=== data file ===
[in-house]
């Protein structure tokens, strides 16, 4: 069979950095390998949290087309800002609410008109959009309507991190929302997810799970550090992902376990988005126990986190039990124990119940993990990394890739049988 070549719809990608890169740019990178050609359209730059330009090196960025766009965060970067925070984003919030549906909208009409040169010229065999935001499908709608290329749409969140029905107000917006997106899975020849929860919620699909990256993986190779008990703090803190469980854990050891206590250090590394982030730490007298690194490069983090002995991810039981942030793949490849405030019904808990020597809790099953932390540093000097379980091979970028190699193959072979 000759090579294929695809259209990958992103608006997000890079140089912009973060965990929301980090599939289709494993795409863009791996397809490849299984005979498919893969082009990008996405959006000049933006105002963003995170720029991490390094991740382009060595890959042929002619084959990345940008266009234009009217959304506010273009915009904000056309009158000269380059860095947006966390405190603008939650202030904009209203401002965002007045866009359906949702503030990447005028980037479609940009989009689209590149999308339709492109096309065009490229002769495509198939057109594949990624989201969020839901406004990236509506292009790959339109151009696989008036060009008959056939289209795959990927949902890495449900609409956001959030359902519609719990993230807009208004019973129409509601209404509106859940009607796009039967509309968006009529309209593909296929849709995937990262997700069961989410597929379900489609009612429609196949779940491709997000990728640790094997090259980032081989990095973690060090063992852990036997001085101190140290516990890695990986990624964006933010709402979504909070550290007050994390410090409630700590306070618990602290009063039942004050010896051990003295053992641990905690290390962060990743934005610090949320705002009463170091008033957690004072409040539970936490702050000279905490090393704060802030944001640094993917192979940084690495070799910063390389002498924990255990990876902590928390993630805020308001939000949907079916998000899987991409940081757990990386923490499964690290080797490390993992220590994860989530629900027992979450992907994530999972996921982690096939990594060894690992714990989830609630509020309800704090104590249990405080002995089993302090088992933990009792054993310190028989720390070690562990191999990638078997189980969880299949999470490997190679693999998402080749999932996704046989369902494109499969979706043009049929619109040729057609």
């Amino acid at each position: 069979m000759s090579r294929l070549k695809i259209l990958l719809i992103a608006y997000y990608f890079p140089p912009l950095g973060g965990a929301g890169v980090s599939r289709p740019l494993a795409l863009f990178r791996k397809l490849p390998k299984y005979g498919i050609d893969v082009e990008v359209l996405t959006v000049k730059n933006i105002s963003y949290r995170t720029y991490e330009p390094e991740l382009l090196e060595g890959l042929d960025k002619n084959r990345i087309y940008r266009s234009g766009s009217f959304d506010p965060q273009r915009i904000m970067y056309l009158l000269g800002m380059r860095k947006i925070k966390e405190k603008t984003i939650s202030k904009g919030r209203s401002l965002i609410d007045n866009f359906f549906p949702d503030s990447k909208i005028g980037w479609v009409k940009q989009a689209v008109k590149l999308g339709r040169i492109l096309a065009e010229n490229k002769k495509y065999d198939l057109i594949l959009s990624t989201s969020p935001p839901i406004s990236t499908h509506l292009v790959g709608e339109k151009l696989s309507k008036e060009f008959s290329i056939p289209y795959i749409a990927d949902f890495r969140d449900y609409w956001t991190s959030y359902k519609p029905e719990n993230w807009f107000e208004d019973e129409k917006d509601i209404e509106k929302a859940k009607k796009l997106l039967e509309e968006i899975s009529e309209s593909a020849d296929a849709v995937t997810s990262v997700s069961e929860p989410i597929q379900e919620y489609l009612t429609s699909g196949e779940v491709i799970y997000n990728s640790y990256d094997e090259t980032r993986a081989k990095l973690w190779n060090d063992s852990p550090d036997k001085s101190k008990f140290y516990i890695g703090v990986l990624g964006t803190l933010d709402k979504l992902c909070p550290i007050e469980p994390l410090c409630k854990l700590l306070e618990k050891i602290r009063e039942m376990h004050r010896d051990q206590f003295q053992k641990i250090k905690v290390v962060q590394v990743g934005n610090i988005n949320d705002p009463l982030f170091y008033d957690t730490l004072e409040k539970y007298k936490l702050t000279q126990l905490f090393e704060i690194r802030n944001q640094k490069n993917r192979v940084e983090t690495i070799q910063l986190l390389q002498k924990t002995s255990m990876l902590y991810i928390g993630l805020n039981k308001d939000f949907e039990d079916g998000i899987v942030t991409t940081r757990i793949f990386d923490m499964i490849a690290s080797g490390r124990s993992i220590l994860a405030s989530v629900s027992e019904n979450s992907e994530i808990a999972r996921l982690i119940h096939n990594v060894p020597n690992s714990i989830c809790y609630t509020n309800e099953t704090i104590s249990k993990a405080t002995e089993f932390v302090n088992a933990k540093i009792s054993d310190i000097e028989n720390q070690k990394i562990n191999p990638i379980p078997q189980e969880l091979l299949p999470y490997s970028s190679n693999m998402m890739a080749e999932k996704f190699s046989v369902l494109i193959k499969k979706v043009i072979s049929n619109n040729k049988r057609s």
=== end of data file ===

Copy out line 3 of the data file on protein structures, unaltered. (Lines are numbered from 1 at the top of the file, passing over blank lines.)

């Amino acid at each position: 069979m000759s090579r294929l070549k695809i259209l990958l719809i992103a608006y997000y990608f890079p140089p912009l950095g973060g965990a929301g890169v980090s599939r289709p740019l494993a795409l863009f990178r791996k397809l490849p390998k299984y005979g498919i050609d893969v082009e990008v359209l996405t959006v000049k730059n933006i105002s963003y949290r995170t720029y991490e330009p390094e991740l382009l090196e060595g890959l042929d960025k002619n084959r990345i087309y940008r266009s234009g766009s009217f959304d506010p965060q273009r915009i904000m970067y056309l009158l000269g800002m380059r860095k947006i925070k966390e405190k603008t984003i939650s202030k904009g919030r209203s401002l965002i609410d007045n866009f359906f549906p949702d503030s990447k909208i005028g980037w479609v009409k940009q989009a689209v008109k590149l999308g339709r040169i492109l096309a065009e010229n490229k002769k495509y065999d198939l057109i594949l959009s990624t989201s969020p935001p839901i406004s990236t499908h509506l292009v790959g709608e339109k151009l696989s309507k008036e060009f008959s290329i056939p289209y795959i749409a990927d949902f890495r969140d449900y609409w956001t991190s959030y359902k519609p029905e719990n993230w807009f107000e208004d019973e129409k917006d509601i209404e509106k929302a859940k009607k796009l997106l039967e509309e968006i899975s009529e309209s593909a020849d296929a849709v995937t997810s990262v997700s069961e929860p989410i597929q379900e919620y489609l009612t429609s699909g196949e779940v491709i799970y997000n990728s640790y990256d094997e090259t980032r993986a081989k990095l973690w190779n060090d063992s852990p550090d036997k001085s101190k008990f140290y516990i890695g703090v990986l990624g964006t803190l933010d709402k979504l992902c909070p550290i007050e469980p994390l410090c409630k854990l700590l306070e618990k050891i602290r009063e039942m376990h004050r010896d051990q206590f003295q053992k641990i250090k905690v290390v962060q590394v990743g934005n610090i988005n949320d705002p009463l982030f170091y008033d957690t730490l004072e409040k539970y007298k936490l702050t000279q126990l905490f090393e704060i690194r802030n944001q640094k490069n993917r192979v940084e983090t690495i070799q910063l986190l390389q002498k924990t002995s255990m990876l902590y991810i928390g993630l805020n039981k308001d939000f949907e039990d079916g998000i899987v942030t991409t940081r757990i793949f990386d923490m499964i490849a690290s080797g490390r124990s993992i220590l994860a405030s989530v629900s027992e019904n979450s992907e994530i808990a999972r996921l982690i119940h096939n990594v060894p020597n690992s714990i989830c809790y609630t509020n309800e099953t704090i104590s249990k993990a405080t002995e089993f932390v302090n088992a933990k540093i009792s054993d310190i000097e028989n720390q070690k990394i562990n191999p990638i379980p078997q189980e969880l091979l299949p999470y490997s970028s190679n693999m998402m890739a080749e999932k996704f190699s046989v369902l494109i193959k499969k979706v043009i072979s049929n619109n040729k049988r057609s």